However, new PwC survey shows they are concerned about high oil and energy costs.
Although a majority of industrial manufacturers surveyed for the PwC US Manufacturing Barometer report are optimistic with regard to revenue this year, they do see high oil and energy costs as potential barriers to growth.
Looking at the next 12 months, 57% of industrial manufacturers expressed optimism about the U.S. economy, down 6 points from the fourth quarter of 2010, but 4 points higher than the same period in 2010. Uncertainty about the U.S. economy was cited by 38% of panelists, an increase of 8 points, while only 5% remain pessimistic versus 7% last quarter.
Forty-four percent of panelists were optimistic about projections for the 12 month outlook for the world economy, a decline of 16 points from the fourth quarter 2010. The majority (51%) are uncertain, up 13 points, while only 5% are pessimistic about the global economic outlook.
In the first quarter of 2011, 65% of respondents believed the U.S. economy was growing, up 4 points from the final quarter of 2010. For the first time in five years, no panelist believed it was declining. Thirty-five percent believed the U.S. economy did not change from last quarter.
A surge in oil and energy prices contributed to 65% of respondents citing oil and energy prices as the greatest potential barrier to own-company revenue growth over the next 12 months, rising 38 points from the fourth quarter as the cost per barrel of oil surged above $100. The increased price of oil and energy surpassed legislation and regulatory pressures (54%), which had topped the list of barriers for the past year. Concerns about demand plummeted 22 points to 41% and concern about a lack of qualified workers rose for a second quarter, up 12 points to 25%.
The projected average growth rate for own-company revenue over the next 12 months rose to 7% in the first quarter of 2011 from 6.6%in the fourth quarter of 2010. The Q1 2011 rate more than doubles the 3% projected average growth rate reported in the first quarter of 2010.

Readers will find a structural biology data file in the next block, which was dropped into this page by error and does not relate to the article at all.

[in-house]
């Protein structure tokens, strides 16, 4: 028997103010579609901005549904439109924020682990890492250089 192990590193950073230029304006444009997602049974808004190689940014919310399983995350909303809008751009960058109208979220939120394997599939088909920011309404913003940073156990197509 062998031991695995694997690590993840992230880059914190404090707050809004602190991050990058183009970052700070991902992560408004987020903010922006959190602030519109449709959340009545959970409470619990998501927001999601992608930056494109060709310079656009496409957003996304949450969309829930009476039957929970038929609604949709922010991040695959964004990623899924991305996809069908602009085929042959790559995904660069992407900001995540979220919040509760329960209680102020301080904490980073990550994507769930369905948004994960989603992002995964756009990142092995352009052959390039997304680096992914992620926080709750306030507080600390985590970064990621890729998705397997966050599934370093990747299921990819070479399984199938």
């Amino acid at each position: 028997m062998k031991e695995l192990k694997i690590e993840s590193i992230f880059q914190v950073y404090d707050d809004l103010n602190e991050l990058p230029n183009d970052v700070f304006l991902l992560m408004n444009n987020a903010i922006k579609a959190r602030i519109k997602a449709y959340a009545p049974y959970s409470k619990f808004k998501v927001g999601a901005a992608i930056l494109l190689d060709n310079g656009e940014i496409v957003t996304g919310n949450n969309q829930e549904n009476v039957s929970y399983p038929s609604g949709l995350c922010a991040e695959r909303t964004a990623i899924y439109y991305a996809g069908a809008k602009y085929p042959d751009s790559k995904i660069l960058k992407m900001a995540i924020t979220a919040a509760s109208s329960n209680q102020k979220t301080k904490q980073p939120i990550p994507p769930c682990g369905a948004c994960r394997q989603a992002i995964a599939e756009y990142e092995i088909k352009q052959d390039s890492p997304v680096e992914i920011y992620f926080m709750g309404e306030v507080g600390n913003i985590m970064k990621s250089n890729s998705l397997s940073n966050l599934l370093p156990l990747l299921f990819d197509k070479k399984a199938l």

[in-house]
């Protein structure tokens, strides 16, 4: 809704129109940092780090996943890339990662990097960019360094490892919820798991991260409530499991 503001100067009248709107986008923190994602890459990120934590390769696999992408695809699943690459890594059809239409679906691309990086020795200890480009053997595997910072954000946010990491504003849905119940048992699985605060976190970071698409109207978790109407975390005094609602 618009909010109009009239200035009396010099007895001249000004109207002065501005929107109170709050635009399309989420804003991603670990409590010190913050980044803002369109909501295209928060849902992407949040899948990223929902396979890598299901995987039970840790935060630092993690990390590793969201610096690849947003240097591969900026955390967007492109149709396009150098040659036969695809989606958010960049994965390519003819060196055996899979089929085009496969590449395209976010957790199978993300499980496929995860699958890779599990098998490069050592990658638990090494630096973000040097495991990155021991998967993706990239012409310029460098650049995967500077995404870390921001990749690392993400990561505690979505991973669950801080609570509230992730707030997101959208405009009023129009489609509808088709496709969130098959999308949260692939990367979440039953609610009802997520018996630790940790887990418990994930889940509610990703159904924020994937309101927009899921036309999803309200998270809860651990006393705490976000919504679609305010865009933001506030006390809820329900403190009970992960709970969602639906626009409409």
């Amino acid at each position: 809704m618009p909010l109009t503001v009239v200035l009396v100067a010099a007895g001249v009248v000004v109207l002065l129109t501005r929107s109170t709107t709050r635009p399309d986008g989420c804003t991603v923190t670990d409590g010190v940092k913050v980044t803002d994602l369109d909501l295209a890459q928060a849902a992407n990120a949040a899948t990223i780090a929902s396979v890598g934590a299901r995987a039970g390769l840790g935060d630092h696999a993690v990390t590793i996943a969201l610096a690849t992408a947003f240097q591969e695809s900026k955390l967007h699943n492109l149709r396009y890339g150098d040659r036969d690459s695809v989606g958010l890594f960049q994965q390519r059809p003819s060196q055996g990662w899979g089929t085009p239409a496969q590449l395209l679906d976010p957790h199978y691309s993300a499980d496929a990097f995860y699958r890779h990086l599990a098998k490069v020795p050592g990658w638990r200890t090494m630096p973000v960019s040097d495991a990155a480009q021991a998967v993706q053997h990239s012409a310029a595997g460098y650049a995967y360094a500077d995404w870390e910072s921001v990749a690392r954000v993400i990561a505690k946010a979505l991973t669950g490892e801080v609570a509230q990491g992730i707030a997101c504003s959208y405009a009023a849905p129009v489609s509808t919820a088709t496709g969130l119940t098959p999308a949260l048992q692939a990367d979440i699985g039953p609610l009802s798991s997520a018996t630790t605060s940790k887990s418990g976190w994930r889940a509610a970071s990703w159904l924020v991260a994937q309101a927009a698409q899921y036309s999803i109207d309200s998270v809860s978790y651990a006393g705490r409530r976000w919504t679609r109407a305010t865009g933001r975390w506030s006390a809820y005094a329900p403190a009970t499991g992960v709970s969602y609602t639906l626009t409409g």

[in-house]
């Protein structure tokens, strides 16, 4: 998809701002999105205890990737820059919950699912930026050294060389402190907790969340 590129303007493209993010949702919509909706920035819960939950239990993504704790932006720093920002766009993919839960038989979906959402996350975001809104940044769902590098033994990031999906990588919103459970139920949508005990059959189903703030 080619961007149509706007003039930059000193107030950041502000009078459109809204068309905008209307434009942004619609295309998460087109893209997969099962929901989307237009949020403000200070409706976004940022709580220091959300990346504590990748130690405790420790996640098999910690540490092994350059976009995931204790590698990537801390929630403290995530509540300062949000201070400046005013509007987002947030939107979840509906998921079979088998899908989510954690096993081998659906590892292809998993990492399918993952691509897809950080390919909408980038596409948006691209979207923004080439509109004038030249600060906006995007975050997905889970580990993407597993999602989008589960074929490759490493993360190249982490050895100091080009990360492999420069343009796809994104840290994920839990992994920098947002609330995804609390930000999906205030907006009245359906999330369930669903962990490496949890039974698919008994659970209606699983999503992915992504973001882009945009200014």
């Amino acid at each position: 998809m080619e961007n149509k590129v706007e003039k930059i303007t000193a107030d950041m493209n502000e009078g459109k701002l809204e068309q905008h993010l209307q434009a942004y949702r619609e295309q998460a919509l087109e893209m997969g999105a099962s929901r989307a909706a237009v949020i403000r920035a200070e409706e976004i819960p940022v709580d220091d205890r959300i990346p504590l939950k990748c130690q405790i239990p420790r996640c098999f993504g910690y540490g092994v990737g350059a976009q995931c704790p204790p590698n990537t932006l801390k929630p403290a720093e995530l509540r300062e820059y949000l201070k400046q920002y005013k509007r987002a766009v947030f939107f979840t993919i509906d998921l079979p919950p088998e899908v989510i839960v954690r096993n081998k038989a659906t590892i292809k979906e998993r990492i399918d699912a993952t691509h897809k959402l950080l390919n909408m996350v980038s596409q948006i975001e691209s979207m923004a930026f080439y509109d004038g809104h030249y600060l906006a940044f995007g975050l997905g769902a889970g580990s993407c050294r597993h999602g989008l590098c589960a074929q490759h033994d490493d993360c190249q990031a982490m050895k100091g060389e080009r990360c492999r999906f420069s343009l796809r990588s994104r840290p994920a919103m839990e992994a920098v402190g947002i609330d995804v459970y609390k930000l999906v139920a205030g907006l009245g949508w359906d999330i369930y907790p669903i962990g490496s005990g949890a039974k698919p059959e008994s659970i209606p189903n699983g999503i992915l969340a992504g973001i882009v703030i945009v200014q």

Eighty-nine percent expect positive revenue growth for their own companies in the year ahead, an increase of 14 points over first quarter 2010 and 5 points over the fourth quarter. Thirty-three percent are forecasting double-digit growth, a significant increase of 21 points over first quarter 2010, while 56% are forecasting single digit growth. Only 5% forecast negative growth and another 2% are forecasting zero growth.
In the first three months of 2011, a majority (51%) of U.S.-based industrial manufacturers reported higher costs, and 8% reported lower costs for a net plus 43%. Forty-three percent raised prices, and only 11% lowered them, for a net of plus 32%.
U.S.-based industrial manufacturers that sell abroad continued to grow revenue in the first quarter of 2011, with 59% reporting an uptick in sales, while 39% responded that sales remained the same over the prior quarter. Only 2% reported a decrease. The projected contribution of international sales to total revenue, however, declined to 34 percent from the prior quarter's 38%, possibly a reflection of growth in domestic revenue.
Other highlights of the survey:
- 49% are planning new investment of capital. The increase marks the fifth straight quarterly increase in spending projections.
- 86% will increase operational spending . The spending plans are led by new product or service introductions (49%), R&D (46%), business acquisitions (41%), and IT (41%).
- 51% will add employees to their workforce over the next 12 months. Only 3% plan a net reduction, while 46% will stay about the same.
- 40% are maintaining a larger cash position than they typically do. Over the next 12-18 months, 83% of those holding more cash foresee using it for acquisitions, joint ventures, increased hiring, R&D, facilities expansion and IT projects. Seventeen percent plan to hold on to their cash.